If buildings are repurposed, does the amount of water needed for decommissioning go down and if so by how much? 25 per cent, 50 per cent?

Response 1 - We do not know — depends on how the building is used. However, the buildings at Diablo are used as part of a 24-hour facility. Most uses would not be as impactful.

November 2, 2020Water Resources

Written Comments, Questions and Answers received during the October 28, 2020 Online Engagement Panel Webinar Meeting:

John Waddell, What are the possibilities for "water wheeling" going north to Whale Rock pipeline instead of south to Lopez system with desalinated water? Is going north a more efficient cost effective approach to delivering desal water to San Luis County?

Response 1 - Bill, The pipeline to the south was about 7 miles. The route to the north for interconnection was over 11 miles. If connected to south county system, they could wheel state water from southern customers and re-route using the method you suggest to central and north county. In essence, it was a county wide benefit if executed.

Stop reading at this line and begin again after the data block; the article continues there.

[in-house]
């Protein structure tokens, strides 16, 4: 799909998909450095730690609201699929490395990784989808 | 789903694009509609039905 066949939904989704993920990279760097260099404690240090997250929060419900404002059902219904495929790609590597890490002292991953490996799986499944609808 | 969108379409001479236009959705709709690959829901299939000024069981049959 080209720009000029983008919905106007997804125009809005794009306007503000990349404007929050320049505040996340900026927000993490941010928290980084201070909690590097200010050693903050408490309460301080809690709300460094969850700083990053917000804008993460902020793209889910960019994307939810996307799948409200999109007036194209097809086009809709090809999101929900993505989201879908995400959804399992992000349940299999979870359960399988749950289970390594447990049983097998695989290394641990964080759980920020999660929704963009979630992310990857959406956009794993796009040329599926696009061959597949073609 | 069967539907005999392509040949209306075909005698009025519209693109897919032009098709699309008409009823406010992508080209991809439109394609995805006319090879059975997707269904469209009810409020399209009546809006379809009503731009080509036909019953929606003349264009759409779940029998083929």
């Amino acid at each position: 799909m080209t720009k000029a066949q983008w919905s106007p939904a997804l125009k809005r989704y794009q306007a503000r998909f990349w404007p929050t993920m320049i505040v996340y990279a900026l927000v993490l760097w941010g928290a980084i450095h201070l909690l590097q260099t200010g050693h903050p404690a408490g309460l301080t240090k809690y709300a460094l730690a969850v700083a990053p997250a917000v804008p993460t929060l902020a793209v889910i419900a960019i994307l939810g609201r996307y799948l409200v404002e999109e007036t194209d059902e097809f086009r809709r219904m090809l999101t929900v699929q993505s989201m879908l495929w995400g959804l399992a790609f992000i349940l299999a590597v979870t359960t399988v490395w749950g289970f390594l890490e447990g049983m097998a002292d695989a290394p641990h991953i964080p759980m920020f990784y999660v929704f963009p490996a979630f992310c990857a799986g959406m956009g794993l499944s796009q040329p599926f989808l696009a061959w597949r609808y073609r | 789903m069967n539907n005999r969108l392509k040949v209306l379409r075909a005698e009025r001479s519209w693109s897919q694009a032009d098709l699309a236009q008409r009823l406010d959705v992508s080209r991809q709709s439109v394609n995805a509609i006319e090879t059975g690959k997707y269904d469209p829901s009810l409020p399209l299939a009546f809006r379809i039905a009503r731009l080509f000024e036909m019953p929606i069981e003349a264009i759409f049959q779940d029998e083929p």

November 2, 2020Water Resources

Written Comments, Questions and Answers received during the October 28, 2020 Online Engagement Panel Webinar Meeting:

Like the Santa Barbara plant, I would assume the DCPP desalination plant could be expanded as needed. I believe the value in the existing plant is much of the infrastructure is existing already saving that construction costs as well as an existing permit that could be built upon to streamline the total permitting cost.

Response 1 - That is correct. The volumes analyzed were based on existing water volumes under current permitting.

November 2, 2020Water Resources

Written Comments, Questions and Answers received during the October 28, 2020 Online Engagement Panel Webinar Meeting:

The waverider buoy is one of the few offshore wave monitoring installations in this area of the coast. Is there potential to have Cal Poly or another insititution, for example, Scripps Institute of Oceanography, take over upkeep of the buoy? Perhaps PG&E could commit to continued funding for this?

Response 1 - That is unlikely, PG&E only funds items directly related to utility operations. A successor could take over the asset subject to state approval. Any transfer of assets requires approval from the CA Public Utilities Commission via a filing known as an 851. Utility applies to the CPUC to seek approval to divest the asset. Further, the bouy is subejct to lease from state lands commission.

November 2, 2020Water Resources